Coleman Glenn


Marriage Advice from the Bard

Let me now for the marriage of two minds
Submit ingredients. Of course there’s love,
Which (per my plays) a person often finds
Through comical misapprehension of
Just who his soon-to-be belovèd is.
On love alone a pair may plight their troth
(In just a day, sometimes); but marriages,
To last, need more than passion’s fleeting froth:
Fidelity, forgiveness, a blind eye
To all the times your actor-poet mister
Writes fawning sonnets for a younger guy
Or tells a dark-haired dame how he’d have kissed her;
And most of all a willingness to fade
While others last through verse your spouse has made.

On the Third Anniversary of Obtaining a Trendy Kitchen Appliance

The instant that my Instant Pot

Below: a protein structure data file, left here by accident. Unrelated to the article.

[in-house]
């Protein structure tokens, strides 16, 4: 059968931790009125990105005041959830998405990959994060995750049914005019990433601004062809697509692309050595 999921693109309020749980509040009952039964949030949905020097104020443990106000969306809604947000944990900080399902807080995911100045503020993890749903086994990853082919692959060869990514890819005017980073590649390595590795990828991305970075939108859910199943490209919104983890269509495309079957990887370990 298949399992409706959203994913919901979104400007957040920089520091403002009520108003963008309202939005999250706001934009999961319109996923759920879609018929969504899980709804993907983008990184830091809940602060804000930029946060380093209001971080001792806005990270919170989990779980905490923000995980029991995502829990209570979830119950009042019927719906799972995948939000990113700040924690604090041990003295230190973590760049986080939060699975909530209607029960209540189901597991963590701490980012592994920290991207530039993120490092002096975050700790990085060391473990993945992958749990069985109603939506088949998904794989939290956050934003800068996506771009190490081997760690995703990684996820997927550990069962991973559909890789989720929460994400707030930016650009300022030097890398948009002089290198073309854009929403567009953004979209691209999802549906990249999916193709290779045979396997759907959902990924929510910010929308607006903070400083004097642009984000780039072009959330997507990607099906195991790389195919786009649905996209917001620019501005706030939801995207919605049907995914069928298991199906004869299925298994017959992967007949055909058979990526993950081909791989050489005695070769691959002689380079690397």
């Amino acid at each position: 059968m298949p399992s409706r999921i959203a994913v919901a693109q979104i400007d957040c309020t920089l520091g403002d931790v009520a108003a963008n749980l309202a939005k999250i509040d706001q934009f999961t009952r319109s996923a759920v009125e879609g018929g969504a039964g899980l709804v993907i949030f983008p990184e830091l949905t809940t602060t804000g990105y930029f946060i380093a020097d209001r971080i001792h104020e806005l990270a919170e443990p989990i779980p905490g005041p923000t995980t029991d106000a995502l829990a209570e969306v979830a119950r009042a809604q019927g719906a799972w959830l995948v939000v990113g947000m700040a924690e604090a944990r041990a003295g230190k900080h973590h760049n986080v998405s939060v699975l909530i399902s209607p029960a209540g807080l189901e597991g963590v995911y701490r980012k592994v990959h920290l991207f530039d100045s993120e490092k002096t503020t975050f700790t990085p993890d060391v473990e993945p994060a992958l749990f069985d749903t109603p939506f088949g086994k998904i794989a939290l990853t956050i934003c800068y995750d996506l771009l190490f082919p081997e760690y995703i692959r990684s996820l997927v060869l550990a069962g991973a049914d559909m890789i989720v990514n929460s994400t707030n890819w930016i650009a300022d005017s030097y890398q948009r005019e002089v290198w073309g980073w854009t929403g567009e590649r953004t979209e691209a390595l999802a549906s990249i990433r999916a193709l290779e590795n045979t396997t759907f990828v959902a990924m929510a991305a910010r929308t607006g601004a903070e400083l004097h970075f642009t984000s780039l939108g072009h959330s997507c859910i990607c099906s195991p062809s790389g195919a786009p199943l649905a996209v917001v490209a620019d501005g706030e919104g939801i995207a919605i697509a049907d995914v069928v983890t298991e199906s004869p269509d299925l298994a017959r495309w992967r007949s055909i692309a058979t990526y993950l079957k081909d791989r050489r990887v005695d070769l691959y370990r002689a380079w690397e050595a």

Cast off its cardboard cradle,
Once I’d removed the plastic junk
(A paddle and a ladle),

I made myself a solemn vow:
“This countertop behemoth
Shall ever cook two times a week
And gleam as now it gleameth.”

I know: you think that in a month
My best-laid plans had busted,
That in a year the gadget sat
Neglected and bedusted.

You’re right. But I have won the war
Despite that losing battle:
Still almost every day I use
That ladle or that paddle.

Coleman Glenn is a chaplain and assistant professor of religion at Bryn Athyn College in Bryn Athyn, PA, where he lives with his wife and their four kids (plus several chickens and an elderly dog). His poems have appeared in Light, Autumn Sky Poetry Daily, THINK, Grand Little Things, and Trinity House Review.